***RESCHEDULED*** After arriving in India, Indiana Jones is asked by a desperate village to find a mystical stone. . All Ages. Adults $6, Children (12 and under) $5.
After arriving in India, Indiana Jones is asked by a desperate village to find a mystical stone. He agrees, and stumbles upon a secret cult plotting a terrible plan in the catacombs of an ancient palace.
***RESCHEDULED*** When Dr. Henry Jones Sr. suddenly goes missing while pursuing the Holy Grail, eminent archaeologist Indiana Jones must follow in his father's footsteps and stop the Nazis. All Ages. Adults $6, Children (12 and under) $5.
When Dr. Henry Jones Sr. suddenly goes missing while pursuing the Holy Grail, eminent archaeologist Indiana Jones must follow in his father's footsteps and stop the Nazis.
One of America’s foremost comediennes continues to venture across an ever-widening range of media, starring in television, theater, motion pictures, animation and video. *Please note that this performance has been rescheduled for March 5, 2015 at 8:00pm.*
PLEASE NOTE THAT THIS PERFORMANCE HAS BEEN RECHEDULED FOR MARCH 5, 2015. ALL TICKETS WILL BE HONORED.
The Golden Dragons are recognized throughout the United States and abroad as the premiere Chinese acrobatic touring company of today. All Ages.
Danny Chang and his Golden Dragon Acrobats continue their relentless, 30+ year US touring schedule of centuries-old Chinese art form. Since 1985, they remain the only Chinese acrobatic company touring year-round in the United States, and present over 200 performances annually. In 2005, their Broadway debut and seven-week run at the New Victory Theater earned two prestigious New York Drama Desk Awards nominations (Angela Chang for Best Choreography and Danny Chang for Most Unique Theatrical Experience).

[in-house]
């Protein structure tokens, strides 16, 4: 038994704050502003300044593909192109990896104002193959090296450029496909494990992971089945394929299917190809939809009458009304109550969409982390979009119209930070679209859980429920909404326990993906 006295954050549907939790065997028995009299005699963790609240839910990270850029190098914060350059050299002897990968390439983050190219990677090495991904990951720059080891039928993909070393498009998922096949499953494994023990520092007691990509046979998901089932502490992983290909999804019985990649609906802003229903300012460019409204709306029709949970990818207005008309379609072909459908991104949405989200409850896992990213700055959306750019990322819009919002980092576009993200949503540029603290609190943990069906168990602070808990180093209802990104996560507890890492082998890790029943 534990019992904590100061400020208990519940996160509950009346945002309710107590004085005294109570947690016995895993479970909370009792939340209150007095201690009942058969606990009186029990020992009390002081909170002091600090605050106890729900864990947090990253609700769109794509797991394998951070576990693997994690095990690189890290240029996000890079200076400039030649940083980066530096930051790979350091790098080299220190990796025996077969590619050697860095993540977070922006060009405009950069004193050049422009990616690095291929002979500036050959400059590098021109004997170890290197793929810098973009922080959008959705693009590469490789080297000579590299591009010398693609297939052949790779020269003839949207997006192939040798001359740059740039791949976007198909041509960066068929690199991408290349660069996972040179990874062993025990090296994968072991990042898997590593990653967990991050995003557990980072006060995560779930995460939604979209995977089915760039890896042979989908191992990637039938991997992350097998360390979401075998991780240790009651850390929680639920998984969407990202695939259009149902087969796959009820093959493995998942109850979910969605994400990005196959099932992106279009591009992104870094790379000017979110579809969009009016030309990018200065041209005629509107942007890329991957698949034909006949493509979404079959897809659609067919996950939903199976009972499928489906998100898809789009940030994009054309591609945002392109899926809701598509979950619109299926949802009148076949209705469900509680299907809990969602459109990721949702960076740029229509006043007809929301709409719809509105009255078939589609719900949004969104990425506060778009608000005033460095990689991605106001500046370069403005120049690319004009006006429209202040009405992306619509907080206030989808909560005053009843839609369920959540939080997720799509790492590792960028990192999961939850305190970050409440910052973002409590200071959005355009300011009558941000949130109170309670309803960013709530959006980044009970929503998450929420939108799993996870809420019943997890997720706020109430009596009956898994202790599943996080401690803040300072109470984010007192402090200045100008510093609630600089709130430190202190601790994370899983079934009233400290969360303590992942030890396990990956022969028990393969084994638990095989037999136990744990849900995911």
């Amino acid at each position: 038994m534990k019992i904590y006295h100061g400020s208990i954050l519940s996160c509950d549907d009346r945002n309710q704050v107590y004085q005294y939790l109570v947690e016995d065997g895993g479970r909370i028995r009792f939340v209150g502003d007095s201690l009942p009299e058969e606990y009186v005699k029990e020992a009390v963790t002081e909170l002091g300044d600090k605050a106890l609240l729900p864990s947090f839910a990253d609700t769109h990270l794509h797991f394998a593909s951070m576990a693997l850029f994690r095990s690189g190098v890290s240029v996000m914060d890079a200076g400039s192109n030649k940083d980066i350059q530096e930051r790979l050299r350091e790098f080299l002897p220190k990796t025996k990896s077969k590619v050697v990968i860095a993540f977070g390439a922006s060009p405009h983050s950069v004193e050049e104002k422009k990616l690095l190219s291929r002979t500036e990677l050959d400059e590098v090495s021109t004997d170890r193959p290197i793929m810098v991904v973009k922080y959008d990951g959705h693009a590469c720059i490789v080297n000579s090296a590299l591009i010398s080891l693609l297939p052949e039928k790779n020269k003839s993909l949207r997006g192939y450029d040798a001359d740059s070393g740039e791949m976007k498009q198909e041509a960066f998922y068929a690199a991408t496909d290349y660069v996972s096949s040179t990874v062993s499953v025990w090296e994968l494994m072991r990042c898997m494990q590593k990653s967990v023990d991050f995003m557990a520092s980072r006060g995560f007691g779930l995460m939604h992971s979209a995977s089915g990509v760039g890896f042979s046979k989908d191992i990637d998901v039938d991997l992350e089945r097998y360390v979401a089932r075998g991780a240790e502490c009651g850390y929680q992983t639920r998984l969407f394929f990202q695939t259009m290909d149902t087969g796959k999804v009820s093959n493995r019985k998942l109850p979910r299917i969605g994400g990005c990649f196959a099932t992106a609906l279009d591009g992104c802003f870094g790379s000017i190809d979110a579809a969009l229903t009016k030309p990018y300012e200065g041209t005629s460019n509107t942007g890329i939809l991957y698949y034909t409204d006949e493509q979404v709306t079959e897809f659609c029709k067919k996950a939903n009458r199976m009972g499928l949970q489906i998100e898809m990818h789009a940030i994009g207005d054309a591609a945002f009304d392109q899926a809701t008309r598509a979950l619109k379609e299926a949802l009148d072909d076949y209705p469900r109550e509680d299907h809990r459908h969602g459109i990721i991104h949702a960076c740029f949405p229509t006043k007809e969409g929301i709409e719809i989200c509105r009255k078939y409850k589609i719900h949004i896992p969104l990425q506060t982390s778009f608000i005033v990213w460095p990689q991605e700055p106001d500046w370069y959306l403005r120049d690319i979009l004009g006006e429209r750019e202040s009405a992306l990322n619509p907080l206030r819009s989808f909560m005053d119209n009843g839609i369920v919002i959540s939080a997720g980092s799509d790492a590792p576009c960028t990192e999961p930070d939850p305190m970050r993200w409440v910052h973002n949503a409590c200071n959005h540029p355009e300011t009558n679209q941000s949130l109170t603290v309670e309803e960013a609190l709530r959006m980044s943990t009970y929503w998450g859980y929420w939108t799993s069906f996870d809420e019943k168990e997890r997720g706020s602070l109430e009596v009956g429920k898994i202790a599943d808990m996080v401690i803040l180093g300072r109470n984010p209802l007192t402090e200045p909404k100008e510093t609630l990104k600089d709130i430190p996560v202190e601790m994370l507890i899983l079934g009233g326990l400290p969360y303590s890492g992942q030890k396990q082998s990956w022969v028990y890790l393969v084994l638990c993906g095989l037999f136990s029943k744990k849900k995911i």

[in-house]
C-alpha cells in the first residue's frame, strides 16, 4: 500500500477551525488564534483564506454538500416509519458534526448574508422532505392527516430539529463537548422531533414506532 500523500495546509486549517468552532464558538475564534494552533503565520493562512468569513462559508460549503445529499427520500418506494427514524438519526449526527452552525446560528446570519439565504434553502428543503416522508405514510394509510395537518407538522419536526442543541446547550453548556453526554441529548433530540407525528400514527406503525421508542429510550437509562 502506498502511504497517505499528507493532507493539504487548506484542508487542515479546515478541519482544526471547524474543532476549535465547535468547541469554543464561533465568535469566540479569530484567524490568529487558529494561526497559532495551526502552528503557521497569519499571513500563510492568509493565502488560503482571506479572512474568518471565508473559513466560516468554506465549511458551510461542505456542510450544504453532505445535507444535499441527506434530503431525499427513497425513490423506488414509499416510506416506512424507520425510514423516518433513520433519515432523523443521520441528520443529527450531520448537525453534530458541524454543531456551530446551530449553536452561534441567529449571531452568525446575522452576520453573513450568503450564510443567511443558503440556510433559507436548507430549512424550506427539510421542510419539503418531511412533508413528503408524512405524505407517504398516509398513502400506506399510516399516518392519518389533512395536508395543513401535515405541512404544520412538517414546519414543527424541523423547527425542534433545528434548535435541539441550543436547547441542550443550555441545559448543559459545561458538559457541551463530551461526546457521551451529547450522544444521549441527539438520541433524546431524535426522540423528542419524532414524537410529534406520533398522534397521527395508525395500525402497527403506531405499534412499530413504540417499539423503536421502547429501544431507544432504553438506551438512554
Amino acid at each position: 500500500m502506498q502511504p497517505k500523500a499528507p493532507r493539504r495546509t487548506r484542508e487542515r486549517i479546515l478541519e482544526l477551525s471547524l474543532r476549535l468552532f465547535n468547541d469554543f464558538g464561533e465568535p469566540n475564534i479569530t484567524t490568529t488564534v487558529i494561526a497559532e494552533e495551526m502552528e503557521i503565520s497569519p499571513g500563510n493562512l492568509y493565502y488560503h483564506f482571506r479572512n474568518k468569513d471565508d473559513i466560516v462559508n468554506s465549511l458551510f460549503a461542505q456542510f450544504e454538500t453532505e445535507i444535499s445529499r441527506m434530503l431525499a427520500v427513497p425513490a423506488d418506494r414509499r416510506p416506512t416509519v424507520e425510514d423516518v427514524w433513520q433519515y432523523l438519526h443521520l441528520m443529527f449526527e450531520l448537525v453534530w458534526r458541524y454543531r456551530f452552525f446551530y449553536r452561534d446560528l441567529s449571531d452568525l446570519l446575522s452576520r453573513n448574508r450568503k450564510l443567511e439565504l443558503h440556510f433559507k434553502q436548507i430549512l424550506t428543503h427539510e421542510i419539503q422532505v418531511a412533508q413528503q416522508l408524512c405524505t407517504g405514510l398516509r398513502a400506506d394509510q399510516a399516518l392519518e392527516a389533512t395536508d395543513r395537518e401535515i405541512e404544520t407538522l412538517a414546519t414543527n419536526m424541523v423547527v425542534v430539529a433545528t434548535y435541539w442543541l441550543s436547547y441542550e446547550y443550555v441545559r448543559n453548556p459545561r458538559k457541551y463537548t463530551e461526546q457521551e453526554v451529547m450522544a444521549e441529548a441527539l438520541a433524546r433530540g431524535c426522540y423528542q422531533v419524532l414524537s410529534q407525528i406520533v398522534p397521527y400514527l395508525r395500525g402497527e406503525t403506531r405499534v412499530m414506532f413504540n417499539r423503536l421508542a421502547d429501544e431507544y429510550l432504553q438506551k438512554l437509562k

Answering the new market demand from US presenters, producer Danny Chang restructured the Golden Dragon Acrobats in 1998 to form Asian Artists Productions, Inc. or AAPI. While the new company continued to produce and tour the Golden Dragon Acrobats, AAIP expanded to create theatrically elaborate, resident-shows like Circo Magnifico, Dream, Pagoda, Cirque D’or and others, each for a specific US market.
"Cirque Zíva" is newest touring group from AAIP. The large cast and spectacular set designs illustrate the best of Chang's brand of artistic merit, high production value, and solid commitment to cultural exchange. Of special note is Cirque Zíva Lighting Director Tony Tucci, the recipient of two B. Iden Payne Awards and Critics Table awards for lighting, with credits including the video “Baryshnikov, Dancer and The Dance” and 1996 Summer Olympics Cultural Olympiad showcase. Zíva was created in 2011 for a 10-week engagement at Asbury Park Boardwalk’s Paramount Theatre, the first-ever summer run held at the venue in its more than 80-year history. An instant success in Asbury Park, earning critical acclaim and packed houses, the show burst onto the US performing arts circuit with a 55-city, 20-week premiere tour in 2013, and encore tour winter/spring 2014.
The guitarist who brought blues back to the charts in the '80s via songs that defined blues themes but added modern and personal twists.